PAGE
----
How do you use your feeds?

Tuesday, April 5, 2011 Posted by Corey Harrell
A feed reader is a valuable resource since the software manages the content from websites such as news sites, blogs, or other online publishers. A reader not only enables you to stay informed of the latest content from the sites but it also enables content to be leverage to help keep your knowledge current and to assist with research for your investigations. This post is about how I’ve been using RSS feeds to help keep my knowledge current and conduct research.

Before I discovered the value of RSS feeds I wasted a lot of time and energy on trying to stay current with the latest content from information security and digital forensics websites. Periodically I checked the sites to see if anything was new, I wasted time trying to find an article I read but couldn’t remember where, and I struggled to remember all of the articles/posts I wanted to read on new sites I came across. Needless to say this was the wrong approach so I turned to RSS feeds to help me manage this content.

Getting Started with Feeds

RSS (Rich Site Summary) is a “format for delivering regularly changing web content”. A feed reader is software that downloads feeds from various sites and stores them for a person to read and use. The first and only program I tested was FeedReader and this has become my reader of choice. The software has no fees and a range of capabilities to read, collect, and organize web content using RSS or Atom feeds. I’m not going to go into detail about FeedReader’s features or its configuration since I wanted to focus on the benefit of feeds.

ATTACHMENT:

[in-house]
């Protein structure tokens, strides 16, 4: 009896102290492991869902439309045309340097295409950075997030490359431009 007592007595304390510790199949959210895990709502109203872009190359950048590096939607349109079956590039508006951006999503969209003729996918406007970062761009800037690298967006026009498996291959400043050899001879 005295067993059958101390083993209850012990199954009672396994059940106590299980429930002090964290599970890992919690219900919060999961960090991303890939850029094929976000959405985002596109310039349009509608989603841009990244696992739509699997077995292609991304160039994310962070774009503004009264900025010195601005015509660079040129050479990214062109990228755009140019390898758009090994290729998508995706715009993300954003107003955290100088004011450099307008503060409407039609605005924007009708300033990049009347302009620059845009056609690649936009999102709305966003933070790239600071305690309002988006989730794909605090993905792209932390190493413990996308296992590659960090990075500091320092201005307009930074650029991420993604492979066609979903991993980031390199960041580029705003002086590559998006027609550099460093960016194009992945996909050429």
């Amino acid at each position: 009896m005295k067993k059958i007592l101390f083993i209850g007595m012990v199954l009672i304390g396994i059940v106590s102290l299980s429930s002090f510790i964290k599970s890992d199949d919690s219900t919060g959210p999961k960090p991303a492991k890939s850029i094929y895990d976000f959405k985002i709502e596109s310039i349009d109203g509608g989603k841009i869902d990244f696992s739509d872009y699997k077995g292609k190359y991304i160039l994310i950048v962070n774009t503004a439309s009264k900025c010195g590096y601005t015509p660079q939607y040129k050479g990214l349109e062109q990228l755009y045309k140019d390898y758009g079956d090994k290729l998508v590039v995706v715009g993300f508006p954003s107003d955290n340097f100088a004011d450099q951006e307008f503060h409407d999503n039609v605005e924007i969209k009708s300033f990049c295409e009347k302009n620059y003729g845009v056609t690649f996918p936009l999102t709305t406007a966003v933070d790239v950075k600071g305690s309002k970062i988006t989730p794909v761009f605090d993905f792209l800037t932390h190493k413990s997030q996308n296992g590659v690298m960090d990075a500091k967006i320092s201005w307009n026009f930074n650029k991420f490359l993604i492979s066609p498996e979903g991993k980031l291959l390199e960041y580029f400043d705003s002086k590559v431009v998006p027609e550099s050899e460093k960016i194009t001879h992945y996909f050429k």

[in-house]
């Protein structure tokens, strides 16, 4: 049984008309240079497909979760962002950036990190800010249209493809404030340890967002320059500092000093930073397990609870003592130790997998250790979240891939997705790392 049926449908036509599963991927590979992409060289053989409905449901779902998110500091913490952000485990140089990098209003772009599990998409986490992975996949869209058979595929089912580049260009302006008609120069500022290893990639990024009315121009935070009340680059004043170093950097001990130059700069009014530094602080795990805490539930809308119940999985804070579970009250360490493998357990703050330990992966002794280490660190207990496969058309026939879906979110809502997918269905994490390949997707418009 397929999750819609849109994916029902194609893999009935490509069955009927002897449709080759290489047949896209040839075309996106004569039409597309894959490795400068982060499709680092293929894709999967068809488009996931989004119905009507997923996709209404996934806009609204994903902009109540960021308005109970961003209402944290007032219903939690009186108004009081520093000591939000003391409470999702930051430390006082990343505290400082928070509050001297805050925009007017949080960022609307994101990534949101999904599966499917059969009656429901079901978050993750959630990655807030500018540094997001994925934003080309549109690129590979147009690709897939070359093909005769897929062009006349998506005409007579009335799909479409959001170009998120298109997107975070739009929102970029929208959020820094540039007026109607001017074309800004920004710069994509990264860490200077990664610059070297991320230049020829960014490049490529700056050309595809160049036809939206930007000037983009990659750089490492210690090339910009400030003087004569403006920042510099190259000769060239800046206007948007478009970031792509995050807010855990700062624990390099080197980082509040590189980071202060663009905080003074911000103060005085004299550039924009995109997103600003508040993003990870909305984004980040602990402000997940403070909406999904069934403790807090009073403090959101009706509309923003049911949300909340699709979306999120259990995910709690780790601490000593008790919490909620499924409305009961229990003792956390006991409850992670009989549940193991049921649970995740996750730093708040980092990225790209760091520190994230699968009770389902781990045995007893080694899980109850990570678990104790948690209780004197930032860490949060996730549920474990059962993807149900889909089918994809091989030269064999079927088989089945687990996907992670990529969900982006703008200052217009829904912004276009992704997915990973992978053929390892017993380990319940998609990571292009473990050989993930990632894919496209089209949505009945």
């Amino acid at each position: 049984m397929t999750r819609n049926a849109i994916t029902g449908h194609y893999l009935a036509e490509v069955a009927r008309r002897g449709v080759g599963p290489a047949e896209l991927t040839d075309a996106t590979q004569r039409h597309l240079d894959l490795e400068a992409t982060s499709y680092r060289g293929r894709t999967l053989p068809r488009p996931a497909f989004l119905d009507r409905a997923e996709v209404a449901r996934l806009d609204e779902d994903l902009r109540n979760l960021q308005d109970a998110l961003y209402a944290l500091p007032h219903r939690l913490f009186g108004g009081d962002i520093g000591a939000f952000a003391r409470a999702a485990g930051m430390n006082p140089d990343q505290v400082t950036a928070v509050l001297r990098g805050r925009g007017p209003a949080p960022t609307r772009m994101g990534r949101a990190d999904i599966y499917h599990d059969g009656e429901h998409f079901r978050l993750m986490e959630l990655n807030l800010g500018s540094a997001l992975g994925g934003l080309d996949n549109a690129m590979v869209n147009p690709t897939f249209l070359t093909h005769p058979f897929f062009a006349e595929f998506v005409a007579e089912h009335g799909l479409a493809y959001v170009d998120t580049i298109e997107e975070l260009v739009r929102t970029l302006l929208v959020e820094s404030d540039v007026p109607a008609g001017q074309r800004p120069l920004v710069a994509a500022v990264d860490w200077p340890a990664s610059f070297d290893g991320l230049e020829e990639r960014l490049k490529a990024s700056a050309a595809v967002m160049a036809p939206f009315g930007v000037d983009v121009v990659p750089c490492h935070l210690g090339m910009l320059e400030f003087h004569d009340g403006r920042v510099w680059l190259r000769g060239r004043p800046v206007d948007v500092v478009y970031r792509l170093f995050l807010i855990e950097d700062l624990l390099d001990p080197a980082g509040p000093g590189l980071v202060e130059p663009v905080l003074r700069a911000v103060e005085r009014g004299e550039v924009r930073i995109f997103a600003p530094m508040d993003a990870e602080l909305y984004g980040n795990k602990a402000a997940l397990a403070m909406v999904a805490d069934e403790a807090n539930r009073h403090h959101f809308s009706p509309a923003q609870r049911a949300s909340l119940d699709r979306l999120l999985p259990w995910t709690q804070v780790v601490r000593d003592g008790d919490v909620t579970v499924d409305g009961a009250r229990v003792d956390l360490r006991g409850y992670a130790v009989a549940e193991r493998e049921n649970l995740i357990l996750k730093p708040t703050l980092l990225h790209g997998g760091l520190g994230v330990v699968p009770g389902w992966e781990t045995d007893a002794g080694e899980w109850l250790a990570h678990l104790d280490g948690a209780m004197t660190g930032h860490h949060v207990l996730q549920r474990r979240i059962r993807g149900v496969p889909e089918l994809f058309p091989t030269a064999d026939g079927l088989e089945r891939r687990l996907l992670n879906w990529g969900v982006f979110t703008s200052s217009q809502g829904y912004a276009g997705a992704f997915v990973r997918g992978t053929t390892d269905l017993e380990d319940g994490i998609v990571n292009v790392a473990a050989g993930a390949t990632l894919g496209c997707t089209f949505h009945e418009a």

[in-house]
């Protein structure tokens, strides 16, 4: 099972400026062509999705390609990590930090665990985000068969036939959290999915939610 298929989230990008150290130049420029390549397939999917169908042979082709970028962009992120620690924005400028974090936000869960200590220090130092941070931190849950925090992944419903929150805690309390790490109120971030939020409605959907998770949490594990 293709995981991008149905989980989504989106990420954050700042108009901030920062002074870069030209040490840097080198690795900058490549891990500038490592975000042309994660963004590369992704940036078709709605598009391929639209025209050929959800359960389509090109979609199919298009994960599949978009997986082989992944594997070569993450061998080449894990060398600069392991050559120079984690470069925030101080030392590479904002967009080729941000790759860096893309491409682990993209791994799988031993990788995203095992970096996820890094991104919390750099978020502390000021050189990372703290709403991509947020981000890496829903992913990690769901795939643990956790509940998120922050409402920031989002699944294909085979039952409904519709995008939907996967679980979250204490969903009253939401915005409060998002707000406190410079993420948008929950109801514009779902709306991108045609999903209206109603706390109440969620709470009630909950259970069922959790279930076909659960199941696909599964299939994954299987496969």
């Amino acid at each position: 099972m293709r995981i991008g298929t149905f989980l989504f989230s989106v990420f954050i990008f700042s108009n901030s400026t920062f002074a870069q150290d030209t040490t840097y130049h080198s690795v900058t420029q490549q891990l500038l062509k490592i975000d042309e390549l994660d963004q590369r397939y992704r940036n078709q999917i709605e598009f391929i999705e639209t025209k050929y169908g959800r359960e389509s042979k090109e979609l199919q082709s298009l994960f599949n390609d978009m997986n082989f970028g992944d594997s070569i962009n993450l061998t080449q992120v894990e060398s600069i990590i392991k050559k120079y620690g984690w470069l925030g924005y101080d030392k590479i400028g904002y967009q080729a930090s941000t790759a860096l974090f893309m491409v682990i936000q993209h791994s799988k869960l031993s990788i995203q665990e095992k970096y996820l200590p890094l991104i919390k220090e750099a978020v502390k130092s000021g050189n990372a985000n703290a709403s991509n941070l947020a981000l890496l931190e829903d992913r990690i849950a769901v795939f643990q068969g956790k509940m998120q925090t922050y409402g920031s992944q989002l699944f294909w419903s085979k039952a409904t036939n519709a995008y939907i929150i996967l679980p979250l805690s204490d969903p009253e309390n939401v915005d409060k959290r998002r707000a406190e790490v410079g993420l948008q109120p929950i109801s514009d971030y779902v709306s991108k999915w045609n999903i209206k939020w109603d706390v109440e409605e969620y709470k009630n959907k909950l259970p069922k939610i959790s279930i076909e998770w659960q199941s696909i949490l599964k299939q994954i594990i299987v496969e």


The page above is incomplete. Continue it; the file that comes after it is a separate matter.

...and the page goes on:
Right away I knew the one feature I wanted in any reader was portability. I use numerous computers between work and home so I didn’t want to be tied to one system or have to worry about syncing content between systems. FeedReader can either be installed on a computer using the installer or the zip package can be used for the program to run from a thumb drive. I opted for the latter option and this has allowed me to have access to the web content no matter where I am. Plus an additional benefit is being able to access the content stored in the database without needing Internet access.

Adding Feeds

There are different ways to find digital forensics and incident response related websites. Most blogs have an area where the authors share links or blogs they follow. Authors’ may also include links to content on other sites in their posts/articles. Following all of these links can lead to interesting sites that can be used to create a collection of feeds. In addition to blogs and news sites, I’ve been working on adding social media sites, such as Twitter, to my feed collection. After the sites are located then the next step is to determine if a site supports RSS or Atom feeds. One quick way to determine this is to look for the icon in the web browser. The picture below shows the icon highlighted in Firefox and Internet Explorer.